Highway Code changes – How do they affect motorbikes?
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Significant changes to the Highway Code came into force on 29th January 2022 which create a new “hierarchy of road users” that works on the basis of “those in charge of vehicles that cause the greatest harm in the event of a collision bear the greatest responsibility”. In that hierarchy motorcyclists are right in the middle at fourth.
This reflects the fact that motorcyclists can both cause collisions due to the fact that they are mechanically propelled and capable of high speeds, but can also be victims of collisions due to the fact that they are smaller than cars/vans and so more difficult to see, and don’t have the protection of a metal shell around them like the driver of a car.
But what do the changes mean in practice if you are a motorcyclist?
As a motorcyclist you must give way to pedestrians on Zebra crossings and to pedestrians and cyclists on a parallel crossing. This is probably nothing new for most motorcyclists, who do this anyway.
The major change is that you must now give way to pedestrians crossing or waiting to cross a road that you are turning into or out of. In practice, this may be difficult because your view of a pedestrian may be obscured by other vehicles and it may be difficult to judge the pedestrian’s intentions. It may also take time for pedestrians to stop thinking that they have to wait for the vehicle to go, and this confusion in itself could be the cause of more accidents.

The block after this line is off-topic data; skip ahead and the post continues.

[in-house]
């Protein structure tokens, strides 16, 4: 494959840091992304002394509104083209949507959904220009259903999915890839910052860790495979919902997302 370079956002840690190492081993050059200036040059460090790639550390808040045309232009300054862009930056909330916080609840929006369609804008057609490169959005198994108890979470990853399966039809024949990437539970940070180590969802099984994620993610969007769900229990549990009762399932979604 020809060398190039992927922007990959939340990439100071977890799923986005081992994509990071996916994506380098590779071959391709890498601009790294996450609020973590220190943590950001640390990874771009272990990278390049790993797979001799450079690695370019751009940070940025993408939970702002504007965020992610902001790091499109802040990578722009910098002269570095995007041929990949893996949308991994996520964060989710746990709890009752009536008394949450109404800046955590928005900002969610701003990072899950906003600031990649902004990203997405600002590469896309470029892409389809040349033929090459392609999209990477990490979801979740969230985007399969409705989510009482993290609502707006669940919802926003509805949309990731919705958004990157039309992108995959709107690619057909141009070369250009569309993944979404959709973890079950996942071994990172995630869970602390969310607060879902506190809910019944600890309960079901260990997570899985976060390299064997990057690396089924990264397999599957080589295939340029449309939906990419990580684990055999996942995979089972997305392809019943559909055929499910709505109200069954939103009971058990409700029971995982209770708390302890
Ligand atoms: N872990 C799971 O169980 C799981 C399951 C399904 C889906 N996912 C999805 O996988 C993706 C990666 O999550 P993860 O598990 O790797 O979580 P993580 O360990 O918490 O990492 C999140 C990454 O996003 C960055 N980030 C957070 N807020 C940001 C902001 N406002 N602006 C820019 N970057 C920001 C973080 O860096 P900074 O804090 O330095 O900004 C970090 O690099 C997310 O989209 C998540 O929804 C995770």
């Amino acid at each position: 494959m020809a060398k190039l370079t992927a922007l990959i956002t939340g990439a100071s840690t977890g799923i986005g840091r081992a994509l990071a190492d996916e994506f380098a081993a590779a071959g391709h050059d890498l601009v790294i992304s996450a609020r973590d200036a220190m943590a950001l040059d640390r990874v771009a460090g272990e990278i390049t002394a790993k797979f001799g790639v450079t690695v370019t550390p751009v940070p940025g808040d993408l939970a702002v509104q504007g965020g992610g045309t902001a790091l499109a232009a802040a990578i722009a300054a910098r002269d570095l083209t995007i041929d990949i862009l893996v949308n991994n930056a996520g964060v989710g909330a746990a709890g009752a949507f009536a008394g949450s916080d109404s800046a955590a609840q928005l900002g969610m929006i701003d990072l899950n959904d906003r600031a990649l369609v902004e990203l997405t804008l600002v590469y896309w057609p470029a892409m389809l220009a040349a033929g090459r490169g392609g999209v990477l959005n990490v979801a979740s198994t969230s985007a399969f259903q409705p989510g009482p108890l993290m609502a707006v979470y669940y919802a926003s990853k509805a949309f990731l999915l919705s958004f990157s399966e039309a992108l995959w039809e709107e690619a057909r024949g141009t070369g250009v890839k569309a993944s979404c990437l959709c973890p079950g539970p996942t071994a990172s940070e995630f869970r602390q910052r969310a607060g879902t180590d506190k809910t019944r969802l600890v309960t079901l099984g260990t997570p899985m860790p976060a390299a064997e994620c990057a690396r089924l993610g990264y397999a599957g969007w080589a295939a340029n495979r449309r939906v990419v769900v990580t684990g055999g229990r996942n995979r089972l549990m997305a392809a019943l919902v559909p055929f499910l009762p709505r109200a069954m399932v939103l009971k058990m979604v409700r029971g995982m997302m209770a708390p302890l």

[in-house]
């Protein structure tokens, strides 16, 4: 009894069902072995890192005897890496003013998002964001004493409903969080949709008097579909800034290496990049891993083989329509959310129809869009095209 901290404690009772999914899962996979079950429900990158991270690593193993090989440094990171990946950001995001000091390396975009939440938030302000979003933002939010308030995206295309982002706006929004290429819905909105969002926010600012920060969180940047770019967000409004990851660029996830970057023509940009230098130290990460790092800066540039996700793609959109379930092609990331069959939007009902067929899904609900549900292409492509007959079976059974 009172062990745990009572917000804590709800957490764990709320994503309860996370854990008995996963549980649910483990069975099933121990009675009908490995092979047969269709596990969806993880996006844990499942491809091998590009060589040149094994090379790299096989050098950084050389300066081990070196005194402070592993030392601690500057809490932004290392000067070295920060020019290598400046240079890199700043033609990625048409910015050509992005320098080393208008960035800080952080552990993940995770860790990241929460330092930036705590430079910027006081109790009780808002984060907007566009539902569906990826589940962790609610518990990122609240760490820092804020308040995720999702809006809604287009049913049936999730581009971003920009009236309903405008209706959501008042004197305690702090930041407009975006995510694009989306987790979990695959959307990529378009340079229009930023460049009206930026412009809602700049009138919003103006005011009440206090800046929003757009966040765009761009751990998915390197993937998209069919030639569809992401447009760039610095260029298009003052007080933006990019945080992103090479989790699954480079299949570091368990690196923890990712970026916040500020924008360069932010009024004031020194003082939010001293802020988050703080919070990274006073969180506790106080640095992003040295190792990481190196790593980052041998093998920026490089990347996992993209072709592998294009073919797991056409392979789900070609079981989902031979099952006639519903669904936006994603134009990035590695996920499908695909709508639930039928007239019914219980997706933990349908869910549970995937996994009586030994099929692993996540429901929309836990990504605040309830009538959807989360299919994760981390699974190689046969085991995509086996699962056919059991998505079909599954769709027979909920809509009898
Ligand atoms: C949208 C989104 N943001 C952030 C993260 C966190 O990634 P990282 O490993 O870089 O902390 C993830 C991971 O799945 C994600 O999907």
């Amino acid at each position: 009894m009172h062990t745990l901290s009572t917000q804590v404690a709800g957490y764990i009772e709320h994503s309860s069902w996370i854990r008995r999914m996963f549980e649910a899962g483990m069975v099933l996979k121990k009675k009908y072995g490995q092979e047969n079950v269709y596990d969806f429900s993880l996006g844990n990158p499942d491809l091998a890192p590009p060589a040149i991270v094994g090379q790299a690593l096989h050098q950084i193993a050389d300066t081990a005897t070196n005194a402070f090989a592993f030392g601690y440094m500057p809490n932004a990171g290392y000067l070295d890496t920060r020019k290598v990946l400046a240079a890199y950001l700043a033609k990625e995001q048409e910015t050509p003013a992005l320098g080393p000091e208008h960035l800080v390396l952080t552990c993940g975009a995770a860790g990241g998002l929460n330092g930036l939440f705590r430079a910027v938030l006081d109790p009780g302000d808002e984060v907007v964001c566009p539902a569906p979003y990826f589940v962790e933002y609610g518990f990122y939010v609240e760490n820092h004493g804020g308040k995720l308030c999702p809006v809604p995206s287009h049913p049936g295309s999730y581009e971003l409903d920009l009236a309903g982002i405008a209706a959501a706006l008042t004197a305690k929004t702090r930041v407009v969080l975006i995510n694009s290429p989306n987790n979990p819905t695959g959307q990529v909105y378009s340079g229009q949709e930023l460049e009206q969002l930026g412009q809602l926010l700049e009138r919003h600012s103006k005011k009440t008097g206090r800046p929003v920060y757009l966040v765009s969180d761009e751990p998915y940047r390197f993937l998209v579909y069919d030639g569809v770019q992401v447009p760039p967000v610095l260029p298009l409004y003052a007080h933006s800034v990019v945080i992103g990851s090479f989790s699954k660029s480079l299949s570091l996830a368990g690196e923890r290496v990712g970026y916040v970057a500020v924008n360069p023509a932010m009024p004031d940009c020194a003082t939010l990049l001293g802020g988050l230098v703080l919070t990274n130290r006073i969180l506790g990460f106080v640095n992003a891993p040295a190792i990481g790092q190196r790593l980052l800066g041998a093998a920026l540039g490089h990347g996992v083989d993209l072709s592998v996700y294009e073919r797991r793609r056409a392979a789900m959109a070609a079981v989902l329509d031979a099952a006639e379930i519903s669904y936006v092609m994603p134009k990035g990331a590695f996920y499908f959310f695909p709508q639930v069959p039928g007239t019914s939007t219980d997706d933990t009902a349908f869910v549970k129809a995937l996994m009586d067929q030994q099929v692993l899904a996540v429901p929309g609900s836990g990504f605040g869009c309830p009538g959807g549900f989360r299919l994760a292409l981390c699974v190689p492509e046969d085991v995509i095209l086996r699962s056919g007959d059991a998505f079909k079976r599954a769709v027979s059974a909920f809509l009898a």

You are now required to give cyclists at least 1.5 metres when travelling up to 30mph and when passing horses you should allow 2 metres of space and travel at no more than 10mph.
Similarly, the new rules on overtaking are positive for motorcyclists. The types of vehicles that tend to cause serious injury to a motorcyclist are those that are bigger, such as cars, vans, and lorries and because they are lower down the hierarchy this means that they too have increased obligations to consider the presence and path of motorcycles and to give you extra space when overtaking.
Another change for the benefit of motorcycles is that when stationary (at traffic lights for example), drivers should not pull up next to you, but wait behind you, even if you are right next to the kerb.
Opening of doors
One of the main risks for motorcyclists is drivers opening a door into your path. The Highway Code changes address this by suggesting that doors should be opened using the Dutch method. Essentially, someone opening the door on their right should do so with their left hand, because that forces them to turn and look over their shoulder into their “blind spot”, therefore increasing the chance of them seeing motorcyclists.
In summary, the changes require everyone using the roads to be more considerate of those around them, which will hopefully reduce collisions and serious injury for all road users.